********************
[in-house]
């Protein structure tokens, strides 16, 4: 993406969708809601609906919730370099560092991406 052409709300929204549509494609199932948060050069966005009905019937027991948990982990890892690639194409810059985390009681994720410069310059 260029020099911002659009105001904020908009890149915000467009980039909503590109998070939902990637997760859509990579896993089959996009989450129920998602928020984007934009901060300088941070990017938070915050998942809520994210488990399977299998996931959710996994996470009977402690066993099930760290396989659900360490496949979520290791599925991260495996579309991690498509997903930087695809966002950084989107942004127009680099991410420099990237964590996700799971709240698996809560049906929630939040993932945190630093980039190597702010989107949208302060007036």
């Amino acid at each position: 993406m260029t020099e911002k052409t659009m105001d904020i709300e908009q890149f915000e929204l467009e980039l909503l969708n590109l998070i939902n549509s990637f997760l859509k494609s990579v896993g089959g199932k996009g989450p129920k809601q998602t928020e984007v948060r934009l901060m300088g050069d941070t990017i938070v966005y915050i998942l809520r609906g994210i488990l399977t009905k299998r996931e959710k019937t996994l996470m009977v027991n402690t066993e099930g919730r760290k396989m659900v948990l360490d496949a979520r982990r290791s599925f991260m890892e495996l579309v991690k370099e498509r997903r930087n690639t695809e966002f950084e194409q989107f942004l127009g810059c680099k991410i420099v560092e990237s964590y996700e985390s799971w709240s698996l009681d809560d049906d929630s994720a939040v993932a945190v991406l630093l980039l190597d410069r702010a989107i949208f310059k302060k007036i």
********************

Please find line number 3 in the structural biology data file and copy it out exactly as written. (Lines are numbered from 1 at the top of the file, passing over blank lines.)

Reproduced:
């Amino acid at each position: 993406m260029t020099e911002k052409t659009m105001d904020i709300e908009q890149f915000e929204l467009e980039l909503l969708n590109l998070i939902n549509s990637f997760l859509k494609s990579v896993g089959g199932k996009g989450p129920k809601q998602t928020e984007v948060r934009l901060m300088g050069d941070t990017i938070v966005y915050i998942l809520r609906g994210i488990l399977t009905k299998r996931e959710k019937t996994l996470m009977v027991n402690t066993e099930g919730r760290k396989m659900v948990l360490d496949a979520r982990r290791s599925f991260m890892e495996l579309v991690k370099e498509r997903r930087n690639t695809e966002f950084e194409q989107f942004l127009g810059c680099k991410i420099v560092e990237s964590y996700e985390s799971w709240s698996l009681d809560d049906d929630s994720a939040v993932a945190v991406l630093l980039l190597d410069r702010a989107i949208f310059k302060k007036i």